• Ki-67 has been studied in untreated men, such as men from the Transatlantic Prostate Group. This cohort contained 243 analyzable cases of men diagnosed prior to the widespread use of PSA screening in Great Britain (1990–1996) who had long clinical follow-up (median of 9 years) and who were managed by WW.14 A cutoff of >10% was used for positive staining. Only 5% of the population had high Ki-67 staining on their biopsies, and these men were at higher risk for prostate cancer mortality (HR of 2.8 on MVA). Only one man with a Gleason sum of 6 had >10% Ki-67 staining.
The Prolaris test can be run on biopsy or prostatectomy tissue and involves quantitative RT-PCR of 31 cell cycle-related genes and 15 housekeeping genes. The assay was developed by Myriad and reports a proliferative index, expressed as a cell cycle progression (CCP) score. Like Ki-67, the CCP score has been tested in multiple clinical cohorts with known outcomes.15, 16, 17, 18 CCP has CMS approval for use on biopsy tissue from low and very-low risk men to help determine if immediate or deferred treatment should be pursued.

  • CCP scores were analyzed, like Ki-67, in needle biopsies from the Transatlantic Prostate Group of conservatively managed patients.17 Of 349 analyzable men, median CCP score was 1.03 (interquartile range 0.41–1.74). The cumulative incidence of death was increased among those with CCP scores >2 (19% of the population). The cumulative incidence of death was similar among men in lower score categories (CCP scores of 1 to 2, 0 to 1, or <0). On MVA, the HR of prostate cancer death was 1.7 per unit increase in CCP score (representing a doubling in cell cycle gene expression). As with Ki-67, very few patients with Gleason 6 disease had CCP scores of 2 or greater, and CCP score was not predictive of outcome among men with Gleason 6 disease (HR 1.3, 95% CI 0.61–2.77).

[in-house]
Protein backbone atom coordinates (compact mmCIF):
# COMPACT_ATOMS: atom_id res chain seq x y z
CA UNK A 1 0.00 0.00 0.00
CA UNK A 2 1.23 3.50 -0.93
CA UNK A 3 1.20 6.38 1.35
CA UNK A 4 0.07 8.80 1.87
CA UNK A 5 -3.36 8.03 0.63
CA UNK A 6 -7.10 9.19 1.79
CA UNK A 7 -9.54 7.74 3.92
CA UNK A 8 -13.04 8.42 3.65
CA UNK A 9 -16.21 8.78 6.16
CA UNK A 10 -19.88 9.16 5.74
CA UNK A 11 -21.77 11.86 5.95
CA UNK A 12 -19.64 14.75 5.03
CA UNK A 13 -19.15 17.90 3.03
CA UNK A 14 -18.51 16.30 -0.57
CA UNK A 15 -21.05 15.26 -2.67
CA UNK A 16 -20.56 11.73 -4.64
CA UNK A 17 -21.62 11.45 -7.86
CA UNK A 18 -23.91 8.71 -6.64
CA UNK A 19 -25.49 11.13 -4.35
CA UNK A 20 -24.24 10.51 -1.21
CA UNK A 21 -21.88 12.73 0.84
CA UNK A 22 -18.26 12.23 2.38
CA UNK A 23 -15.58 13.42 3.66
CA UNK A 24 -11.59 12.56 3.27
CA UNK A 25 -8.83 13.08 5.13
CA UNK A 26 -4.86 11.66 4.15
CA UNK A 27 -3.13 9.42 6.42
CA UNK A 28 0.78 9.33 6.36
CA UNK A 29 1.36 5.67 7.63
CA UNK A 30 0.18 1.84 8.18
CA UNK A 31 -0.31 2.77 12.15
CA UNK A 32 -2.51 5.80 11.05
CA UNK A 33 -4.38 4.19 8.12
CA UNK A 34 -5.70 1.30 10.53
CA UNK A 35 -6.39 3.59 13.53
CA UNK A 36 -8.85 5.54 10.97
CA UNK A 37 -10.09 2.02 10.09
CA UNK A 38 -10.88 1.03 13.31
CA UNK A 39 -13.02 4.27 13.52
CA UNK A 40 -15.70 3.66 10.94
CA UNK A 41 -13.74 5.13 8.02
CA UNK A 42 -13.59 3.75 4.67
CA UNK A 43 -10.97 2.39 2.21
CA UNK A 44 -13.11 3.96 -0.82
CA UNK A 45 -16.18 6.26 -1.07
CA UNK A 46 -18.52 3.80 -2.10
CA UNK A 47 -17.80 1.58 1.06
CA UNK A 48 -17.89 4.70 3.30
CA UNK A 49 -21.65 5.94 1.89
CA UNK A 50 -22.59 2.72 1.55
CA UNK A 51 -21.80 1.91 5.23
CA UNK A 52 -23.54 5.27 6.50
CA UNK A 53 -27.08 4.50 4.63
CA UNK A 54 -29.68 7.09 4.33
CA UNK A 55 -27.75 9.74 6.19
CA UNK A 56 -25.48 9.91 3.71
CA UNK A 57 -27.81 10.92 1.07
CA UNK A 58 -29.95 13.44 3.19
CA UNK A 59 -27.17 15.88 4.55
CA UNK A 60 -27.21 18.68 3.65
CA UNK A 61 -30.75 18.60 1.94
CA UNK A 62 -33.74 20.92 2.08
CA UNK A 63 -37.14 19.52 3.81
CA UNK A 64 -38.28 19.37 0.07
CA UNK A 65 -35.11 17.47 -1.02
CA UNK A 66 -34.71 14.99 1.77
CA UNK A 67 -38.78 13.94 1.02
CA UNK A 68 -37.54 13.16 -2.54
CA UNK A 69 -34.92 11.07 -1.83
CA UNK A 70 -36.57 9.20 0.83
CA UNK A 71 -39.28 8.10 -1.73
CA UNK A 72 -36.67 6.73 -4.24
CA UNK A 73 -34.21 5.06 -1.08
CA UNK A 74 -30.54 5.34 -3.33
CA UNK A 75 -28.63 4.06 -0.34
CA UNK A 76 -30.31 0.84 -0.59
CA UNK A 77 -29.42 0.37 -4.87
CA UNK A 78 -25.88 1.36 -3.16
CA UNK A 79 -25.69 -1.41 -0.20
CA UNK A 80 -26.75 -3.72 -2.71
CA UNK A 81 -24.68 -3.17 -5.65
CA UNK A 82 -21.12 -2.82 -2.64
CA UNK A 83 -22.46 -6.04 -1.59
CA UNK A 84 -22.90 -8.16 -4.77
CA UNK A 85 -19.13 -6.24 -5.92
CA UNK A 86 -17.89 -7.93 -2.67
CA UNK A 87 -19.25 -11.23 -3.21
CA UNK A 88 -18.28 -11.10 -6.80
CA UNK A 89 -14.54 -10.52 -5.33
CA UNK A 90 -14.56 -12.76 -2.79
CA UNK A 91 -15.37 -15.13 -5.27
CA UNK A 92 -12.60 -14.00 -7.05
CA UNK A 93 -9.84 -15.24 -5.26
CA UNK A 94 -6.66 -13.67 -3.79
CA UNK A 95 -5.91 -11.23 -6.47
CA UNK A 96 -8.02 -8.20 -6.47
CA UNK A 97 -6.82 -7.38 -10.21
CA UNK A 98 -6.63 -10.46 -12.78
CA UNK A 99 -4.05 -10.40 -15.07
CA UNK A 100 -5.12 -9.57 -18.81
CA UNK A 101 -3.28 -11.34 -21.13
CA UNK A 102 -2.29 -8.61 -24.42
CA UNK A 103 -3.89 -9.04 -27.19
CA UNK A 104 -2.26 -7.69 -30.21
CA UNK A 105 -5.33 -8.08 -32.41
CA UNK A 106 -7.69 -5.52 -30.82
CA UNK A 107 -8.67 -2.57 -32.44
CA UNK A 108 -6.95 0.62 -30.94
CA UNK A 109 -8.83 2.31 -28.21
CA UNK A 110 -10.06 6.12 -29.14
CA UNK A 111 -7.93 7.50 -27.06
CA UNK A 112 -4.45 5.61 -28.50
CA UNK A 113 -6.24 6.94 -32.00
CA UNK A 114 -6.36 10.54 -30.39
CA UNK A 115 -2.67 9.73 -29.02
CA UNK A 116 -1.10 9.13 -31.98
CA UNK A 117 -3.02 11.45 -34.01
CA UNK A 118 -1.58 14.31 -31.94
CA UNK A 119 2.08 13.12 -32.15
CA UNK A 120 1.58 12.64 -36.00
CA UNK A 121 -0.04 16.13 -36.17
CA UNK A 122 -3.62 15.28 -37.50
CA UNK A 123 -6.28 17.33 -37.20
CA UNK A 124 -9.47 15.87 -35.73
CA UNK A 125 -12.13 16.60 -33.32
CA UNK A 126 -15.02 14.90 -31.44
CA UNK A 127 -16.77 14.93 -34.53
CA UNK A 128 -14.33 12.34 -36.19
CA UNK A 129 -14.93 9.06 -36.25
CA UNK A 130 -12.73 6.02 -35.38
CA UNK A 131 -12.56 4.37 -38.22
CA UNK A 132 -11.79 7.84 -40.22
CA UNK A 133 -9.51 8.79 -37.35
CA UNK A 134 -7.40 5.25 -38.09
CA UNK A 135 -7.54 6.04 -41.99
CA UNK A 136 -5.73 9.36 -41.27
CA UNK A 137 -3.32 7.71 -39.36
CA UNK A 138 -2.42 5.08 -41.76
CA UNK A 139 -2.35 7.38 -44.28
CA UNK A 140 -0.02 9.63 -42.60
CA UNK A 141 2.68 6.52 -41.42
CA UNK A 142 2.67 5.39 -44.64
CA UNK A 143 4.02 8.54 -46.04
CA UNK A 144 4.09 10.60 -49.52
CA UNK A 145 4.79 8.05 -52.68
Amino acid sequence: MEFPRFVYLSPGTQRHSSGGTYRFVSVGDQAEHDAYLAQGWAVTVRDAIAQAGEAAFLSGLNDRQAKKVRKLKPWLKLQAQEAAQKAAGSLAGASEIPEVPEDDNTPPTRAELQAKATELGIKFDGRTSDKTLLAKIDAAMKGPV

• CCP scores from biopsy tissue were also evaluated in men undergoing RP. In a multi-institutional retrospective study of men undergoing surgery, CCP was found to be independently associated with biochemical recurrence (BCR) and mets (HR 1.47 and 4.19, per unit score increase; P<0.05 for both).15 There were relatively few cases of mets in this cohort, again with men having biopsy CCP scores >2 (2.4% of the study population) having the worst metastatic outcome and men having lower CCP scores all having similar and low rates of mets. In a separate study on biopsy tissue of men undergoing radiation therapy, CCP score increases were also associated with biochemical failure (Phoenix definition), with a HR of 2.1 per unit increase in score (P=0.03) on MVA.18 Here, a separation among Kaplan–Meier curves were seen for those patients with CCP scores <0 compared with those with CCP scores >0. Very few men experienced cancer-specific death or mets in this cohort and CCP could not be evaluated in a MVA model for these outcomes.
Tests based on molecular characteristics of prostate cancer

PTEN testing
PTEN loss can be measured on FFPE tissue at the DNA level by FISH (such as is performed in the ProstaVysion test) and at the protein expression level through IHC. The Transatlantic Prostate Group has performed a head-to-head evaluation of PTEN loss by both IHC and FISH. Performance characteristics of PTEN testing in this comparison were most favorable when PTEN was evaluated by IHC (perhaps because IHC can detect loss of PTEN protein expression whether due to gene silencing or chromosomal loss).